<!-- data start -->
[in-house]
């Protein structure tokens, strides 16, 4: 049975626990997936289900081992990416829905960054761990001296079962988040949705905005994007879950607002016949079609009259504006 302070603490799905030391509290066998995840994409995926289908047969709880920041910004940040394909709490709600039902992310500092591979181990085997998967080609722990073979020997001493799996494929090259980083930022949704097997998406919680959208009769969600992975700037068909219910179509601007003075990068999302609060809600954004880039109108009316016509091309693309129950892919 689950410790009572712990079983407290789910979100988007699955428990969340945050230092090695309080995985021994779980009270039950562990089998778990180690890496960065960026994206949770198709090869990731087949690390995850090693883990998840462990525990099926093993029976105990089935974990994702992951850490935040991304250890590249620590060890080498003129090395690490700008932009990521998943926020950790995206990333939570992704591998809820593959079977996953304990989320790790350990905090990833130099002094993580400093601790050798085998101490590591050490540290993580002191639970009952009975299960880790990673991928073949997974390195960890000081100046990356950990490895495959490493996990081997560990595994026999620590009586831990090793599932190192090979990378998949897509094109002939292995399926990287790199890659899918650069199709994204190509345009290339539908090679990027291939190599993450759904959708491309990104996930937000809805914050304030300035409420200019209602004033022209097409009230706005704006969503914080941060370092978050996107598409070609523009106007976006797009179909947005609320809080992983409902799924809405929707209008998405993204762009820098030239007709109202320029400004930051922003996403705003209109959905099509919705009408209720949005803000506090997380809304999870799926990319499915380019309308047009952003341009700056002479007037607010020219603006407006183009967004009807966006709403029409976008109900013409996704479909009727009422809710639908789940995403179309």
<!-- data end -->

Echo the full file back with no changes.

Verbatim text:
[in-house]
């Protein structure tokens, strides 16, 4: 049975626990997936289900081992990416829905960054761990001296079962988040949705905005994007879950607002016949079609009259504006 302070603490799905030391509290066998995840994409995926289908047969709880920041910004940040394909709490709600039902992310500092591979181990085997998967080609722990073979020997001493799996494929090259980083930022949704097997998406919680959208009769969600992975700037068909219910179509601007003075990068999302609060809600954004880039109108009316016509091309693309129950892919 689950410790009572712990079983407290789910979100988007699955428990969340945050230092090695309080995985021994779980009270039950562990089998778990180690890496960065960026994206949770198709090869990731087949690390995850090693883990998840462990525990099926093993029976105990089935974990994702992951850490935040991304250890590249620590060890080498003129090395690490700008932009990521998943926020950790995206990333939570992704591998809820593959079977996953304990989320790790350990905090990833130099002094993580400093601790050798085998101490590591050490540290993580002191639970009952009975299960880790990673991928073949997974390195960890000081100046990356950990490895495959490493996990081997560990595994026999620590009586831990090793599932190192090979990378998949897509094109002939292995399926990287790199890659899918650069199709994204190509345009290339539908090679990027291939190599993450759904959708491309990104996930937000809805914050304030300035409420200019209602004033022209097409009230706005704006969503914080941060370092978050996107598409070609523009106007976006797009179909947005609320809080992983409902799924809405929707209008998405993204762009820098030239007709109202320029400004930051922003996403705003209109959905099509919705009408209720949005803000506090997380809304999870799926990319499915380019309308047009952003341009700056002479007037607010020219603006407006183009967004009807966006709403029409976008109900013409996704479909009727009422809710639908789940995403179309």